The use of performance-enhancing drugs (PEDs) has had a long history at the Olympic Games. Its origins can be traced even back to the Ancient Olympics where Olympians would eat lizard meat prepared a special way, in the hopes that it would give them an athletic edge. The first documented use of drugs to improve an athlete's performance was the winner of the 1904 marathon, Thomas Hicks who was injected with strychnine. The use of performance-enhancing medication has also been attributed to one death during Olympic competition. As rumors of rampant drug use by athletes began to spread, the International Olympic Committee (IOC) decided to act. By 1967, the IOC had banned the use of performance enhancing drugs in Olympic competition. The IOC introduced the first drug use controls at the 1968 Winter Olympics.
These controls eventually evolved into a systematic-testing regimen that all Olympic athletes must adhere to. Testing of athletes for performance-enhancing drugs includes both urine and blood tests. As of 1999, the authoritative body on the use of performance-enhancing drugs is the World Anti-Doping Agency (WADA). This organization oversees the testing of athletes for several sports federations and the Olympic Games. As the creators of these drugs continue to improve their sophistication, potency and transparency, WADA and its constituency also innovate new ways to detect these drugs. Athletes continue to use various medical modifications to their body as a means of improving their athletic performances.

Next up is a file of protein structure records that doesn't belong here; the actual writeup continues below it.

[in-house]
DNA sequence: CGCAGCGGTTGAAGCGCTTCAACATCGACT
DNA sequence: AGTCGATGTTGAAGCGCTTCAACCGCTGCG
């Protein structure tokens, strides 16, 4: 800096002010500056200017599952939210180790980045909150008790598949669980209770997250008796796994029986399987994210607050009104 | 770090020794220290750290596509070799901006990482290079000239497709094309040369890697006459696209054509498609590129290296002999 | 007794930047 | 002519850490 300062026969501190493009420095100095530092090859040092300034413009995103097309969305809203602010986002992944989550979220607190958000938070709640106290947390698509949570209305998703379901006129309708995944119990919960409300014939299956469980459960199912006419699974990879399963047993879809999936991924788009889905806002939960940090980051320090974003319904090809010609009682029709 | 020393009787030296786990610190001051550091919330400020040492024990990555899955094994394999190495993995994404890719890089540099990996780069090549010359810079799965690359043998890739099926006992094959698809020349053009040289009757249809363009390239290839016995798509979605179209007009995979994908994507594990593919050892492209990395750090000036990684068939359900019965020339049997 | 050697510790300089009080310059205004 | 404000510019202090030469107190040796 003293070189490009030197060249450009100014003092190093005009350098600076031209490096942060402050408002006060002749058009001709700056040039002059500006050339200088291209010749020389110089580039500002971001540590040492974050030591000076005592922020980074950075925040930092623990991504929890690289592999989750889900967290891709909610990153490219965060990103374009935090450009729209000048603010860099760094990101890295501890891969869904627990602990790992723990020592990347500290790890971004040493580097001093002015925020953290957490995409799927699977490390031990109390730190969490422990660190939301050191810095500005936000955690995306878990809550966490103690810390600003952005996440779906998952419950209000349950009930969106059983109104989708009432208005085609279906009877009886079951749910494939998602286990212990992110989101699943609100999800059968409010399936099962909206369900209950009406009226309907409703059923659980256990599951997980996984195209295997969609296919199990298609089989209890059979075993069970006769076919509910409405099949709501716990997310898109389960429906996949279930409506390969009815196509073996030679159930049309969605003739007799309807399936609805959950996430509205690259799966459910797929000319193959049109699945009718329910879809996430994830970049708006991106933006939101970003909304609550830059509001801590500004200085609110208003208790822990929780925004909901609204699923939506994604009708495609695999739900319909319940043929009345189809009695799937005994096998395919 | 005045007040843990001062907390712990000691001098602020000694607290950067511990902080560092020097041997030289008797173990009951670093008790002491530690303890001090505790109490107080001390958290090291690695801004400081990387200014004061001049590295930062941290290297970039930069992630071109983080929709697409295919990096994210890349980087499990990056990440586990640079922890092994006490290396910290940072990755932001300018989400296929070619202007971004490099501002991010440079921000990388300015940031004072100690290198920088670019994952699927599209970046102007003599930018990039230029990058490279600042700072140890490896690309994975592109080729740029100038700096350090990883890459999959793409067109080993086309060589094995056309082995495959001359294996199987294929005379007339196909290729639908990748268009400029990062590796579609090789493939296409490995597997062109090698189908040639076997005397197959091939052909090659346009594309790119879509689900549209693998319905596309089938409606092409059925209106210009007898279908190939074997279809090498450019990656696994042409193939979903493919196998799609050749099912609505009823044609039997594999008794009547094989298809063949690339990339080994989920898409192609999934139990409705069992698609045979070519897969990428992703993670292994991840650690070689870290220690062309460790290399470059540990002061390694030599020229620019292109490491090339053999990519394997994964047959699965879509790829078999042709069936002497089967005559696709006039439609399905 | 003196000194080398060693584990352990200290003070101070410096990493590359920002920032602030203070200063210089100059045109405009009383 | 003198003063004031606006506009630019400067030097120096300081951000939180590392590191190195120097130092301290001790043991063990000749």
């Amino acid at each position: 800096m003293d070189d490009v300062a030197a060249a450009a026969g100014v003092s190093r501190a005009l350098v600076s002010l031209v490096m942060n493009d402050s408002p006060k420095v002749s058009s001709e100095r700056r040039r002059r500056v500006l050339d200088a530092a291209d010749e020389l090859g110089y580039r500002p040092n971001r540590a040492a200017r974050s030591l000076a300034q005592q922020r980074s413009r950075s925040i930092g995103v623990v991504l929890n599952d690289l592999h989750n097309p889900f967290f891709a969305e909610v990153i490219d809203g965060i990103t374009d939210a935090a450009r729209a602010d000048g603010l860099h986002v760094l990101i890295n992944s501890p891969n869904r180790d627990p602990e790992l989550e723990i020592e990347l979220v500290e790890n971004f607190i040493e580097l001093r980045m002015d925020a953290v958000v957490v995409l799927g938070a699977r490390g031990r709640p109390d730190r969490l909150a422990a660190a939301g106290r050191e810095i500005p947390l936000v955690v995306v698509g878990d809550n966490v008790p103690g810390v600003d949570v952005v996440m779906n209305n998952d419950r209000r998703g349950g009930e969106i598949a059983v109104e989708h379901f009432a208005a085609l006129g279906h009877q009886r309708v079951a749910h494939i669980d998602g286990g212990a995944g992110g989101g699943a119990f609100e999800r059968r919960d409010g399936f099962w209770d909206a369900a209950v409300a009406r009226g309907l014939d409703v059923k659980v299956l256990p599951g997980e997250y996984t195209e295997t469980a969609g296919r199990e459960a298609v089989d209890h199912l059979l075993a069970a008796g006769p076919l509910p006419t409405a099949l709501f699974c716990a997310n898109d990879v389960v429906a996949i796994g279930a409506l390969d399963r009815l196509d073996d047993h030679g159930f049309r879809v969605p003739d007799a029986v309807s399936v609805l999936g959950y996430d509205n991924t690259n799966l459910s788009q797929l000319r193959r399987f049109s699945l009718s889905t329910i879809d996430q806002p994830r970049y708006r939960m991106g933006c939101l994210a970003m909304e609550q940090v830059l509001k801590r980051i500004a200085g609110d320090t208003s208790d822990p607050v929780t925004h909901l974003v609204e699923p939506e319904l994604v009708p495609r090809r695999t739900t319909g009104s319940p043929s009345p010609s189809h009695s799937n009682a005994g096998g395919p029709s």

The use of performance enhancing tactics or more formally known as PEDs, and more broadly, the use of any external device to nefariously influence the outcome of a sporting event has been a part of the Olympics since its inception in Ancient Greece. One speculation as to why men were required to compete naked was to prevent the use of extra accoutrements and to keep women from competing in events specifically designed for men. Athletes were also known to drink "magic" potions and eat exotic meats in the hopes of given them an athletic edge on their competition. If they were caught cheating, their likenesses were often engraved into stone and placed in a pathway that led to the Olympic stadium. In the modern Olympic era, chemically enhancing one's performance has evolved into a sophisticated science, but in the early years of the Modern Olympic movement the use of performance enhancing drugs was almost as crude as its ancient predecessors.
Drugs in Sport: New voices break their silence SBS Earlier this year, the Australian Crime Commission (ACC) released its findings on the relationship between professional sporting bodies, prohibited drugs and organised crime.
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